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The Church of Ben & Jerry's

The Church of Ben & Jerry's

No matter what else is going on in your life, you are safe here now.

I’ve always been a big fan of food websites. Just about every product in the grocery store now has a website printed just below the list of ingredients. Snapple has a fun little site, as does Cap’n Crunch. The General Mills website was surprisingly disappointing, considering that it’s from the company that gives us the monster cereals. Starbucks is educational but needs a game or two. The website for Oreos is pretty cool, but without a doubt the coolest food website has to be that of Ben & Jerry’s ice cream. They have lots of information and things that jump and float. There’s a game or two and a flavor graveyard where you can vote to resurrect your favorite flavor. (Insert your own Jesus joke here.)

My favorite part of the Ben & Jerry’s website is the icon labeled “papercrafts.”

Click there and you can download a number of fun things to print out on cardstock including a mobile and a toy cow. You can also download and build an entire New England community right on your desk. (I work mostly at home, so it’s unlikely the boss will catch me. Build your own village at your own discretion.)

There’s a barn, an authentic Ben & Jerry’s ice cream parlor, an apartment building and a church. Print these out on cardstock, cut them out and with a glue stick and a degree in engineering, you can have your own Ben & Jerry’s community.

Here’s where it gets fun. The Ben & Jerry’s cow, when fully assembled, is the same height as the gas station. I downloaded and assembled an entire herd of bovines and let them stampede through the town. The church was protected by Superman and a Jesus action figure that had wheels and something called “blessing action.” The bovine rebellion was finally driven away by a collection of Simpsons PEZ dispensers. After the town was rebuilt, all of its miniature residents went to church and had ice cream.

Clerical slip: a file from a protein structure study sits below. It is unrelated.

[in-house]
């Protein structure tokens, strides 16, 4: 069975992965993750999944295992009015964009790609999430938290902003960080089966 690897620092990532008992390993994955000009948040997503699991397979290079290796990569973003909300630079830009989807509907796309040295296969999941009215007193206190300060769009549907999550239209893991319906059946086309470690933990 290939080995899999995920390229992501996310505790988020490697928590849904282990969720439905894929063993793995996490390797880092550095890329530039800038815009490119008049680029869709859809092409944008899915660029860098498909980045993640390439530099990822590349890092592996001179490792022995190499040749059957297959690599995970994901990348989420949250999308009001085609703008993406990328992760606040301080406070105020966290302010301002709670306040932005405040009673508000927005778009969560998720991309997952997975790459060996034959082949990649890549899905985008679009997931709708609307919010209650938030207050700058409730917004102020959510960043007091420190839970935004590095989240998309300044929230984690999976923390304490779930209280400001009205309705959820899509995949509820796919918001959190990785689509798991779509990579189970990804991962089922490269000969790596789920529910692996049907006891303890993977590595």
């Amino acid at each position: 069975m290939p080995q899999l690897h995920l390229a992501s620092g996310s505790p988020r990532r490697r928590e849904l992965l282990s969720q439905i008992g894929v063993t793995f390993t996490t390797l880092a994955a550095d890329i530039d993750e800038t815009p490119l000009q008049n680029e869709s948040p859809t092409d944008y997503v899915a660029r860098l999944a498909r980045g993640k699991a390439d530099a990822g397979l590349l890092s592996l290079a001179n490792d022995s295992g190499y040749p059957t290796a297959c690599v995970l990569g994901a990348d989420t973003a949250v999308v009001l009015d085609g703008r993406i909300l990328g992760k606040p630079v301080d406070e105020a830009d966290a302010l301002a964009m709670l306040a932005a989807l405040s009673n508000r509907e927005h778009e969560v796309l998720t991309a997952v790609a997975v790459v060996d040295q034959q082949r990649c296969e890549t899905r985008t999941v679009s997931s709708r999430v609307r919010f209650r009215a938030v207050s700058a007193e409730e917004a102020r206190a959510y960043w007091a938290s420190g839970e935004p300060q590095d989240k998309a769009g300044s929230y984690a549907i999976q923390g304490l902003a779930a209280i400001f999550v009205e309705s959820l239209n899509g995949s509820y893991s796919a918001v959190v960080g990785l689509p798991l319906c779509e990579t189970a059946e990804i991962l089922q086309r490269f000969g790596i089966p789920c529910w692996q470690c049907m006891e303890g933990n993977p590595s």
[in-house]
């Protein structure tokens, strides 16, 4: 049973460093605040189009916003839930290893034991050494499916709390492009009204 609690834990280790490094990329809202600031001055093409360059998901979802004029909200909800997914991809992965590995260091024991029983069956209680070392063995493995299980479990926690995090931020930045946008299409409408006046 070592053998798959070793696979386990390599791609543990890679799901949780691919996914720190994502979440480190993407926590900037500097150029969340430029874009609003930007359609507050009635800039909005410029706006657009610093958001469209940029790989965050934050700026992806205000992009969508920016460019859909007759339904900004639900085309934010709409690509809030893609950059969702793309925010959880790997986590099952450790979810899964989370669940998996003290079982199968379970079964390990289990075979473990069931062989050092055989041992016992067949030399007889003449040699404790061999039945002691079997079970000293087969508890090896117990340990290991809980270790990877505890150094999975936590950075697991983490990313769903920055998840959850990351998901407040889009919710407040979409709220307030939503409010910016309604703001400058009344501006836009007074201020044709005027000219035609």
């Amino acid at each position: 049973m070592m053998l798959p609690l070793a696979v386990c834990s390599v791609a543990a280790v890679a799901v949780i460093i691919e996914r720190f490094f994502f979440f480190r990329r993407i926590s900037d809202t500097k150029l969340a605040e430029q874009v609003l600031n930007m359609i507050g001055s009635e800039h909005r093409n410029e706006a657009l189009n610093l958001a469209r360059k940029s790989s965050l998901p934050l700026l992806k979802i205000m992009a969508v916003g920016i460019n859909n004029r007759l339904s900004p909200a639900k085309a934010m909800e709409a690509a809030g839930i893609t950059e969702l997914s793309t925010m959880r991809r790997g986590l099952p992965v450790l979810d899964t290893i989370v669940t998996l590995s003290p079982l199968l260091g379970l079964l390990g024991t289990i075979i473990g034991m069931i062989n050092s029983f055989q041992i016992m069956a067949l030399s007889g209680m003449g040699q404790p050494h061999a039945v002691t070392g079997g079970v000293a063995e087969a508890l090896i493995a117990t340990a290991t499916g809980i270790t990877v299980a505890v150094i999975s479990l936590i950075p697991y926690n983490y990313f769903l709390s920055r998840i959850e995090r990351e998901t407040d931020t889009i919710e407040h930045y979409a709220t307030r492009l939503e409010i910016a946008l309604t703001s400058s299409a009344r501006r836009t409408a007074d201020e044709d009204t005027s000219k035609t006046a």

In the Ben & Jerry’s community, it’s OK to be as tall as the church steeple and still be welcomed. In the Ben & Jerry’s community, you can have a cape, heat vision and a spring-loaded gizmo that shoots a plastic dart and still be welcomed. In the Ben and Jerry’s community, there are not one but three Jesuses (Jesi?), who show up and make sure everyone is loved, including the remaining cows who did not run off the edge of the desk and into the garbage can.

Jesus (the real one, not the plastic guy with the blessing action) told us that all may be one. He said that we as a community of believers must strive to be one—one in Him as He is one with God. Yet we, as Christians, seem to spend an inordinate amount of time trying to come up with an ever-shortening list of who can and who can’t “go” when it’s time to “go.” We are a community of one. If one of us is hurting, then we all are hurting. If one of us is pregnant and alone, then we all are pregnant and alone. If one of us has a drug problem, then all of us have a drug problem. We are a community of one.

It’s easy on cardstock. You don’t have to worry about whether or not you’re as tall as the gas station. You don’t get judged by whether or not you can turn invisible. In the Ben and Jerry’s church you can worship from outside if you are too large to fit through the door with your jet pack on. It’s a lot harder to “get in” in our community. We don’t want the “wrong kind” of people sitting in our pews. We don’t want the people who ask too many questions, don’t sign up for the fund-raisers or refuse to participate in the new members orientation program.

Our job as believers in this community of faith is to create a community where everyone is welcome. No matter what else is going on in your life, you are safe here now. Our job is to create a place of safety where people can be who they are—heat vision or not—and not worry about judgment. If we can create a place where people can be themselves—even just two hours a week—we are fulfilling Christ’s commandment to us. That all may be one.

Steve Case has been working in ministry for more than 16 years and is the author of God Is Here.

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